Three Extraordinary Journeys

Or just the one will do. So here we are in beautiful Tasmania, taking in the sights and sounds on this wonderful long Easter weekend. What more could you ask for? Well, now that I mention it, there is one little thing . . . 

As you no doubt know (I mean, I am constantly mentioning it) this weekend is the culmination of a couple of years work (and I'm not even exaggerating when I say that). It takes a whole lot of work to get almost an entire concert band on the other side of the country and to everyone who has been involved, a huge thank you doesn't even begin to cover it. In fact it's probably been a bit of a journey in itself (it certainly is a big enough undertaking) and you can see what is possible when you have a group of such wonderful people working together. 

That said travelling over there was definitely a bit of a journey. Have you ever been at the airport and seen those huge groups of people travelling together, basically looking like a party in-transit? It's slightly less of a party and more trying to keep track of everyone. Because even though we are all responsible adults (ahem) and it's really hard to miss a group of people moving en mass, chances are that someone at some point will go walkabout. I can safely say it wasn't me (for once). Apart from that it is a bit like a travelling party but more like the bit before when you're still getting ready (but if you're anything like my sister you already have the music pumping). That air of anticipation, that any number of fun and great things can happen, that you're going to have a good time. So next time you see that huge group of people at the airport, chatting, laughing and generally looking like they're having a great time, that's because they are. You also better hope that if they are on your flight they are nowhere near you because they are bound to continue the hi-jinks and laughter on the flight (but in a slightly more moderate fashion of course).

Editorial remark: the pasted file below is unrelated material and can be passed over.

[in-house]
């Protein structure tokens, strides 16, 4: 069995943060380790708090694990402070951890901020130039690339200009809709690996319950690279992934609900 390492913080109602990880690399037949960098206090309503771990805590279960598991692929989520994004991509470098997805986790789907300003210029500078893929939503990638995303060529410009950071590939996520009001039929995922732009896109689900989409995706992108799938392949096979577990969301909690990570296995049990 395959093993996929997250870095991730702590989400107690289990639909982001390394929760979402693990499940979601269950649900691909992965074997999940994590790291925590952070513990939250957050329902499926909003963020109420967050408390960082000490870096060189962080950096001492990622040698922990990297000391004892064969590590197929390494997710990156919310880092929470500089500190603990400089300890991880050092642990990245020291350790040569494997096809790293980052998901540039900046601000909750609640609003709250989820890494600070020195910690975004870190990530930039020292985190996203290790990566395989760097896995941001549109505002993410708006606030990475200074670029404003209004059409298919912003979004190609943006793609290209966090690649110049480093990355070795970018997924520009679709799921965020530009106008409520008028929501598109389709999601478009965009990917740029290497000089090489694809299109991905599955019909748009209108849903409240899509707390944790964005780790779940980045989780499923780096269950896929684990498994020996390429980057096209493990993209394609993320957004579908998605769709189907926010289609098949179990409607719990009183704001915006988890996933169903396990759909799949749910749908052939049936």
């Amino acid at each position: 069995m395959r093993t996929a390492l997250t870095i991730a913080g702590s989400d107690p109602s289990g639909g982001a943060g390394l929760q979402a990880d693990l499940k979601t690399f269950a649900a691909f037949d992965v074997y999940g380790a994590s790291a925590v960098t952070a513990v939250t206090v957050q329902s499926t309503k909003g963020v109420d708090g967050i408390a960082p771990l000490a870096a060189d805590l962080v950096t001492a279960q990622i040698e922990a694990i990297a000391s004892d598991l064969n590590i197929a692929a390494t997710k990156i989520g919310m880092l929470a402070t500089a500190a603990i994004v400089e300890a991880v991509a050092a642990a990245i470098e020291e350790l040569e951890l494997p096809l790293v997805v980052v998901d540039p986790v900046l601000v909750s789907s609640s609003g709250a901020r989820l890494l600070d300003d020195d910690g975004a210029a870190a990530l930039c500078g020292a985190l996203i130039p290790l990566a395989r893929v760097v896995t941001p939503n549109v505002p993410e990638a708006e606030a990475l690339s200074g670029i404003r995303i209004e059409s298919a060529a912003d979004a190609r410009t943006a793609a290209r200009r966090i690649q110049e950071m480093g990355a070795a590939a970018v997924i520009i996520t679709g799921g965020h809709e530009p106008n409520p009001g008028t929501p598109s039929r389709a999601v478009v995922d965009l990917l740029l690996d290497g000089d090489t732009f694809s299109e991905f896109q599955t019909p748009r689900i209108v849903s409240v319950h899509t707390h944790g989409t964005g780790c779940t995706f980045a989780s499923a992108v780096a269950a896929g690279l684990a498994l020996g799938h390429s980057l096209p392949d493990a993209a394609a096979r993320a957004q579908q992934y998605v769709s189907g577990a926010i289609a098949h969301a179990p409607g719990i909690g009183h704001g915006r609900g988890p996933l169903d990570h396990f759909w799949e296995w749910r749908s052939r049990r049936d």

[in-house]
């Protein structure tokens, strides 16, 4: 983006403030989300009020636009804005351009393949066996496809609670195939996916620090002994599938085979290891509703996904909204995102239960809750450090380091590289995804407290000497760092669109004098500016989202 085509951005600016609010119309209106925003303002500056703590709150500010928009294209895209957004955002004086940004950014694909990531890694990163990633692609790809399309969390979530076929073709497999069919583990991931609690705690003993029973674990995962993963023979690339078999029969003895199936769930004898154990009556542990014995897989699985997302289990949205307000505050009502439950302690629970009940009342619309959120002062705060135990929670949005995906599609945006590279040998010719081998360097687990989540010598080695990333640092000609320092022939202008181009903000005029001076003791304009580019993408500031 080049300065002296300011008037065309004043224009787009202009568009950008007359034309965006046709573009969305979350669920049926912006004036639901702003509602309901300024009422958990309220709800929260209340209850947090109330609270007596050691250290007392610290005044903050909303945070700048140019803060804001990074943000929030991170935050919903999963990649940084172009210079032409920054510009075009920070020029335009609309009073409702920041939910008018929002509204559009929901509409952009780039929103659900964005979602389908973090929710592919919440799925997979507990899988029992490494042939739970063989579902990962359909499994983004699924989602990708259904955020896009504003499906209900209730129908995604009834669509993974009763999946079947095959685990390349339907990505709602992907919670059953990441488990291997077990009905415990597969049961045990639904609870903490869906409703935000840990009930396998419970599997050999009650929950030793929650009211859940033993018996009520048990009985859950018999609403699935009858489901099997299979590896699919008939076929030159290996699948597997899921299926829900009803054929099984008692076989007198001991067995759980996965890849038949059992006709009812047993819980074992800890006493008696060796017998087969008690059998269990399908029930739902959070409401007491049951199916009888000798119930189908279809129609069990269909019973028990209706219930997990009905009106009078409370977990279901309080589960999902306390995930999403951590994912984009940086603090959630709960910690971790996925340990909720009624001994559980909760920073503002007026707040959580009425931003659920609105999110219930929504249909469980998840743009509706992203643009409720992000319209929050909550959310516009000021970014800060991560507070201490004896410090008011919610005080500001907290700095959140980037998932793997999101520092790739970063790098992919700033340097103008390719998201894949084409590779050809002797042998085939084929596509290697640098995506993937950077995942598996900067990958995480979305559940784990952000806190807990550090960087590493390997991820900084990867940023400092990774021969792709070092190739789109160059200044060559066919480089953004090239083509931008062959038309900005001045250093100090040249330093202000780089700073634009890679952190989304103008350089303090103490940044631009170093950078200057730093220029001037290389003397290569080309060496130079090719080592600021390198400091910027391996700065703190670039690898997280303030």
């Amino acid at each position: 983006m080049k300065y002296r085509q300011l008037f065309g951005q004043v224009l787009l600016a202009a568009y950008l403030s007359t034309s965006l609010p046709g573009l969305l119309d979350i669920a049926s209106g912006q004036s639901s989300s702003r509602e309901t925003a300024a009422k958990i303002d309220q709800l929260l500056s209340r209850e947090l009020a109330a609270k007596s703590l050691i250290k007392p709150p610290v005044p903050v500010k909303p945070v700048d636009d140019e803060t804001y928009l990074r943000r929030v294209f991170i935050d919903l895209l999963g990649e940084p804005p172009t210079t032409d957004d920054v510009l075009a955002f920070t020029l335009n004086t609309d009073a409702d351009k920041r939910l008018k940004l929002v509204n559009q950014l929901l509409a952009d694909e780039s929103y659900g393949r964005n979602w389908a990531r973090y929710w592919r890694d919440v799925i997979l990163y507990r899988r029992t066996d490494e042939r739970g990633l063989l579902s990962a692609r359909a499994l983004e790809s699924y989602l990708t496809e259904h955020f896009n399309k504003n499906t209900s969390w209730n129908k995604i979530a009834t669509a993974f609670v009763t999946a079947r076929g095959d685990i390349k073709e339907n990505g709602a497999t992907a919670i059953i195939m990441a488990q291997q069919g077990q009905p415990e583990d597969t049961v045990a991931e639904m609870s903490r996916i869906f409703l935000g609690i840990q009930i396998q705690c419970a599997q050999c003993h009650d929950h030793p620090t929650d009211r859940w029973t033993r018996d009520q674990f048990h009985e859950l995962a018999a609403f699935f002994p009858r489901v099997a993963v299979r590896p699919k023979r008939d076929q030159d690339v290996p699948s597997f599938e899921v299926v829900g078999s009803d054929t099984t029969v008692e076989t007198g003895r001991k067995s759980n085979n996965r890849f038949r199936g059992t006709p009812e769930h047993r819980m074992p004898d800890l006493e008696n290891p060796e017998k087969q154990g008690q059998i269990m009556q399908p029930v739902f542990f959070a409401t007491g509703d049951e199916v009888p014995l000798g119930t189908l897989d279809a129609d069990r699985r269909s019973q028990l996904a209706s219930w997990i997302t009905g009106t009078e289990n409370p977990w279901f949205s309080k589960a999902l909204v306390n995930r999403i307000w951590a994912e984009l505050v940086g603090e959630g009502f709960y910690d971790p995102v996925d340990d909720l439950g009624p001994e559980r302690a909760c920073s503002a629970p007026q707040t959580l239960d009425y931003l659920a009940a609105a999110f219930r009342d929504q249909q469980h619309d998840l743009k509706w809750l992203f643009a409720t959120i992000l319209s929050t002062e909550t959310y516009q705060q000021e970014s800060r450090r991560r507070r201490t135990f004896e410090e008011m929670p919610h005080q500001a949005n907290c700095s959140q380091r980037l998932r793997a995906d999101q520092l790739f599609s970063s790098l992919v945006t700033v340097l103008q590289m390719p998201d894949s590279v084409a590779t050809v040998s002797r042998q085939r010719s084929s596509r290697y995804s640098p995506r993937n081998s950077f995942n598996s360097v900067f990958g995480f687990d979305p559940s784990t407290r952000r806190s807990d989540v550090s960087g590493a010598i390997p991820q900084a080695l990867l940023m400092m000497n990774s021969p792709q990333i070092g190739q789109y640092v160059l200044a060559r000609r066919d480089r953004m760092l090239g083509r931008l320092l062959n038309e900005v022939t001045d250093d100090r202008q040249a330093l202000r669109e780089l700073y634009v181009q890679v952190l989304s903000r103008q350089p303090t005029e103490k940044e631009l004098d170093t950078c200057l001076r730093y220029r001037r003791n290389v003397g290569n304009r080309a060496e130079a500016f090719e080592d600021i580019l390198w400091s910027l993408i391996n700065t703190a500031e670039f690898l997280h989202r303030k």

And then, of course, is the whole reason why we are here. What we have been working towards for months. Years even. The performance itself. When you are finally sitting on that stage, looking out over a darkened auditorium, the bright lights shining in your eyes. When you can't see the audience but you can sense them, shielded by the light. That's when you pick up your instrument and play. And pray to the music gods that you don't trip over that run in bar 78. And all the practicing pays off as you fly through the bar. Yet while you're so busy congratulating yourself you fumble in the next bar, which not only have you never done but is also possibly the easiest bar in the entire history of music (well not literally but you get my point). So you concentrate and shut off that inner monologue. You concentrate on the music in front of you and the baton above you. You concentrate until there is nothing but the music. You are the music. And then the final notes ring out and you are done. It's always jarring and disorientating (a bit like pulling into your driveway with no memory of getting there but not as terrifying) but totally and completely worth it. There isn't much that can beat being completely carried away by the music. 

Huh. So I guess that's three extraordinary journeys after all.